MP proposes UK rape shield law to protect victims in court

A private member’s bill to protect rape victims from being cross-examined in court about their sexual history is to be introduced to the House of Commons.

The introduction on Wednesday of the US-style “rape shield law” by the Plaid Cymru MP Liz Saville Roberts has attracted strong cross-party support, including from two Conservative former ministers.

The sexual offences (amendment) bill 2017 also contains measures to protect sexual assault victims who are attending school or college, place limits on the disclosure of a victim’s name by police to a rapist the victim does not know, and extend the range of offences that can be referred to the court of appeal for unduly lenient sentences.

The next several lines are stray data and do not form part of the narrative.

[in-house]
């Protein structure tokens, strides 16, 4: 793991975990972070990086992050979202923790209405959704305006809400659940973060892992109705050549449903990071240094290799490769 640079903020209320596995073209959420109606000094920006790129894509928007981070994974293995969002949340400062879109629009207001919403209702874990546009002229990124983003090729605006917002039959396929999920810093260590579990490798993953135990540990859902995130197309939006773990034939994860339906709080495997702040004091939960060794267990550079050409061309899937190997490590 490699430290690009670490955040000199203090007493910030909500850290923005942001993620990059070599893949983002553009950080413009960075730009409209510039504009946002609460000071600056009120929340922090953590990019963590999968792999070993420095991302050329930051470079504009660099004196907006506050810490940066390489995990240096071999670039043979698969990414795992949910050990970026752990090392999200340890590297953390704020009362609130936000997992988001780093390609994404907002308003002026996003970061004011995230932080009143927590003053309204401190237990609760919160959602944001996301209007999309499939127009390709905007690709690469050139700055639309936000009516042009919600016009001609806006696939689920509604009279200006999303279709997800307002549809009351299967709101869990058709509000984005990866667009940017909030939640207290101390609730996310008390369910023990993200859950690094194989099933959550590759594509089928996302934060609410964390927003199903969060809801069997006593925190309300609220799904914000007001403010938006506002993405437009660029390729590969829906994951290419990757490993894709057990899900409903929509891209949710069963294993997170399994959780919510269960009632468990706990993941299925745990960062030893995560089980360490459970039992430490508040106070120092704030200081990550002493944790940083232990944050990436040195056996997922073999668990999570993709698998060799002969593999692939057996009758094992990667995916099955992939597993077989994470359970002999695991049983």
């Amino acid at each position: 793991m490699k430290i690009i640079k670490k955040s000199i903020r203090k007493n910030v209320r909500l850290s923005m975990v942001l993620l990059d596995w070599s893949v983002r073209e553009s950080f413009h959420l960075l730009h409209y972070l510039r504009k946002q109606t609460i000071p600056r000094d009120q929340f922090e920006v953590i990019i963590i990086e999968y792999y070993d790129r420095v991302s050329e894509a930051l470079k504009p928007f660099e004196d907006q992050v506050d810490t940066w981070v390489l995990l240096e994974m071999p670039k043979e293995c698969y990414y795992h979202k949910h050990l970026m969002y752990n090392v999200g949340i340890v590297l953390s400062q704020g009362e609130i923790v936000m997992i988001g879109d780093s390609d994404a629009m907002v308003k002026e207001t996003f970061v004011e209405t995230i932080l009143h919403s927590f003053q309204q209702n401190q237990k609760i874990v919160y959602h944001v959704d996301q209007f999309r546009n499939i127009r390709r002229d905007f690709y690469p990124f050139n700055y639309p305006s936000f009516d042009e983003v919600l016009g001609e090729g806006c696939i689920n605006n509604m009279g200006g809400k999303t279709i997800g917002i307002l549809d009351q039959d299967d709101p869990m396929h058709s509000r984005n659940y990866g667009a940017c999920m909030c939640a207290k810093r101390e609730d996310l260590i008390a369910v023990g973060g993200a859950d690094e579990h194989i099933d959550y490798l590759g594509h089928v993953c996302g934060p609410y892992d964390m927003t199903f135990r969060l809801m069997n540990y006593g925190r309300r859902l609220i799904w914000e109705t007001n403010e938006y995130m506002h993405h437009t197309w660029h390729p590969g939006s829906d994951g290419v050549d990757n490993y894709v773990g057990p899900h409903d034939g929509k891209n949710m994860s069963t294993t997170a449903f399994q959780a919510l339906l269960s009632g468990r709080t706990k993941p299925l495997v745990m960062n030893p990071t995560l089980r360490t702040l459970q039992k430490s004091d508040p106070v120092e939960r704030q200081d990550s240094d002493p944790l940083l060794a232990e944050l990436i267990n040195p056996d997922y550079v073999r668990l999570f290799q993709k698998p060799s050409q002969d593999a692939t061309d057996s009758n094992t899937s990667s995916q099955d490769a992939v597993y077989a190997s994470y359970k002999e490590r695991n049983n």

Supporters of the bill include the Conservative MPs Sarah Wollaston, Sir Edward Garnier and Tim Loughton, Labour’s Jess Phillips, Graham Allen and Carolyn Harris, and Scottish National party, Social Democratic and Labour party, and Liberal Democrat MPs.

The new law would prevent the cross-examination of rape victims about their sexual history, previous behaviour or appearance.

The current law, introduced by Jack Straw when he was home secretary, is supposed to restrict cross-examination of a rape victim’s sexual history in court, but includes an exemption for “similar fact” evidence.

Last year, concerns were expressed over a court of appeal decision permitting such evidence in the case of the footballer Ched Evans, who was acquitted of rape in a retrial.

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